• Consider a detoxification program. If you are already sick, it’s best to wait until you get well and eat healthy foods before embarking upon a detox. Although eating real food provides a certain amount of detoxification to your body already, participating in a focused detox protocol can dramatically affect your health in the future and can help prevent illness and disease. If you are new to detoxification, consulting a knowledgeable practitioner can help you choose a program that’s right for you and in some cases, help you save money on detoxification supplements. The health food store sells many products, and it can be overwhelming to go and try to pick out something when you have little to no experience doing so. You can also spend a lot of time and money on products that aren’t right for you or aren’t the correct potency.

For more information about treating your colds and flus naturally when they come, be sure to read all about My Home Medicine Cabinet, and arm yourself for days when you aren’t able to remain as healthy as you’d like.
This post is part of Kelly The Kitchen Kop’s Real Food Wednesdays Carnival.

Green Living Healthy Living Real Food

Water – Our Lifeline to Health…And A Great Solution to Adding Minerals to Your Water!

www.mypicshares.com

Just like food, the quality of the water we drink can have a major impact on our health. Most of us don’t drink enough water, and there’s certainly a good amount of justified concern when it comes to water quality.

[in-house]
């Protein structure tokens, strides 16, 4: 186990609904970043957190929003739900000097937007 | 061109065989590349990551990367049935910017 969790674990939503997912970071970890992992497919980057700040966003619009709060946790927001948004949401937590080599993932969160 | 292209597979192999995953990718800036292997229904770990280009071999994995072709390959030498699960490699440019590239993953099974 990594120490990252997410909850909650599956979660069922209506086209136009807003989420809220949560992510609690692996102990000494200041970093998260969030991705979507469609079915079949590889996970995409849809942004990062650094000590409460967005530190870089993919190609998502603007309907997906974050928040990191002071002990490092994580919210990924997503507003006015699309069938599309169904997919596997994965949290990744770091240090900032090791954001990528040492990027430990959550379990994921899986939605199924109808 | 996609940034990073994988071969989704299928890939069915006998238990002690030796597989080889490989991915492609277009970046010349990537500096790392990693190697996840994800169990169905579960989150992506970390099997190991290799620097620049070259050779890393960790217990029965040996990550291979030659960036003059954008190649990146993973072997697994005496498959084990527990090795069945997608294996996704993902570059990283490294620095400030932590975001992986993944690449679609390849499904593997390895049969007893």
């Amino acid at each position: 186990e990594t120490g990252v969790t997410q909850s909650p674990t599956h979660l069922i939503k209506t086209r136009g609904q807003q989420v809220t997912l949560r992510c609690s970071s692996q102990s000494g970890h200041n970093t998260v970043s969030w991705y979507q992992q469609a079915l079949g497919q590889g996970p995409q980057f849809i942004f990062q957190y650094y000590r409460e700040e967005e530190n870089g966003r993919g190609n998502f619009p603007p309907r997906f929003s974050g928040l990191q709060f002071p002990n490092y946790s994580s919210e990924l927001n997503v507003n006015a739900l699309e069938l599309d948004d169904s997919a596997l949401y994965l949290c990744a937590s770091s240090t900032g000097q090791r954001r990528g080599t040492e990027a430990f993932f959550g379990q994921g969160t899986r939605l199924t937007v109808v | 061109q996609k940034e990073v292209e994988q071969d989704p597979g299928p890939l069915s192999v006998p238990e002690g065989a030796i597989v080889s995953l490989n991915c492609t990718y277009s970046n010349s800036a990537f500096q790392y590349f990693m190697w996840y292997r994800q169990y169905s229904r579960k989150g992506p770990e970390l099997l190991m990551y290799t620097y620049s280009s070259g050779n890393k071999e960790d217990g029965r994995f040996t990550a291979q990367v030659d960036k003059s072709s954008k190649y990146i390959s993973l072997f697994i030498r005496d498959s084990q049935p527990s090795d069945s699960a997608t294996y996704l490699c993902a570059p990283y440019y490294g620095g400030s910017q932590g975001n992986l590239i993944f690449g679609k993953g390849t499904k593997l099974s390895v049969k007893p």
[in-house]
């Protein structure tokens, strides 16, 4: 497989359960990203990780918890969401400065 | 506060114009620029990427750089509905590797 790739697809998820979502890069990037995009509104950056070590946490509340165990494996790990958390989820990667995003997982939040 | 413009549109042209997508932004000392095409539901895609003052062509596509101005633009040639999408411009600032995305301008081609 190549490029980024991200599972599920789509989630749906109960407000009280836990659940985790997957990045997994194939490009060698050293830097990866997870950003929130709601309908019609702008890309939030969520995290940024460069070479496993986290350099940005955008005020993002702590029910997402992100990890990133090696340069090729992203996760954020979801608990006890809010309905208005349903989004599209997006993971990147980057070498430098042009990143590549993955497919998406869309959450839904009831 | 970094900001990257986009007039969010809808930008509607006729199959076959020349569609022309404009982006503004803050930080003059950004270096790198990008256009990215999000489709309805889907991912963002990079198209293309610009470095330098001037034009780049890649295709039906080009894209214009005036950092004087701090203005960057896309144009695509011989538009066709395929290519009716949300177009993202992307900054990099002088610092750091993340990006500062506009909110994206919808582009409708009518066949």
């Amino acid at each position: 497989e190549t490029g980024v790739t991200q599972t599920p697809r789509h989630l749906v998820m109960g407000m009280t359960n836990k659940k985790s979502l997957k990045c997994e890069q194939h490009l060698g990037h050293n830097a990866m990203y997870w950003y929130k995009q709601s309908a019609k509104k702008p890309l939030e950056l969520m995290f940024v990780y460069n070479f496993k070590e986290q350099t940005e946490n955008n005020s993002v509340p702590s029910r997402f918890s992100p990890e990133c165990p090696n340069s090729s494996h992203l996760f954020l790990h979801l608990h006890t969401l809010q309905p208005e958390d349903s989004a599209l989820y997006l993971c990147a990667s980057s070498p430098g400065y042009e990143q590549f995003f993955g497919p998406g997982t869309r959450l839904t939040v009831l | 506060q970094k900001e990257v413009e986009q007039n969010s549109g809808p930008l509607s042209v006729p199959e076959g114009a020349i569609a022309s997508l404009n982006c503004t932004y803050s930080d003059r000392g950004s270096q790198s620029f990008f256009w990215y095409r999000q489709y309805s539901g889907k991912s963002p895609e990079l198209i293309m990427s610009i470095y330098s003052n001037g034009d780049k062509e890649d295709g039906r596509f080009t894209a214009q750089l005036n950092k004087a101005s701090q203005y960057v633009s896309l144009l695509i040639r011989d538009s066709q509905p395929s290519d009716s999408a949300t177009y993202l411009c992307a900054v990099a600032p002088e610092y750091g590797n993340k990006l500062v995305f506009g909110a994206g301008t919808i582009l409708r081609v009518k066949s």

One of the most talked about problems lately is the BPA in bottled water. I’ve noticed a lot of people seeking alternatives to drinking bottled water to avoid issues of plastic leaching into what they are drinking, but then there are still an abundance of people I see using bottled water.

I try not to drink water from bottles unless there is simply no other choice. Then there’s the question of whether the bottled water you buy is actually good quality water or if it is no more than just tap water.

Tap water is riddled with chemicals like chlorine and fluoride just to name a few. I always worry about other substances in the water too – from what goes into the water that probably doesn’t get sufficiently filtered out like residues from cleaners, prescription drugs, and other chemicals that are poured down the drain.

Water – a major component of our bodies

Our bodies are comprised of a lot of water – around 90 percent. Our bodies couldn’t manufacture blood without water. Water is necessary for carrying nutrients to all our organ systems and for regulating body temperature. It is also responsible for transporting oxygen to cells, protecting  joint and organs, and removing waste. It’s pretty easy to see that without it, we can perish in just a couple of days.

Hydration

We drink water to keep ourselves hydrated. Signs of dehydration can be varied but include constipation or hard stools, muscle pain and weakness, fatigue, and headaches. You can also tell by color of your urine – if you are seeing a yellow tinge to your urine, you are dehydrated. And dehydration can occur long before thirst sets in. Vitamins from the B family are water-soluble and they leave our bodies through the urinary tract. One of the signs of those nutrients leaving is the yellowish color you see in your urine.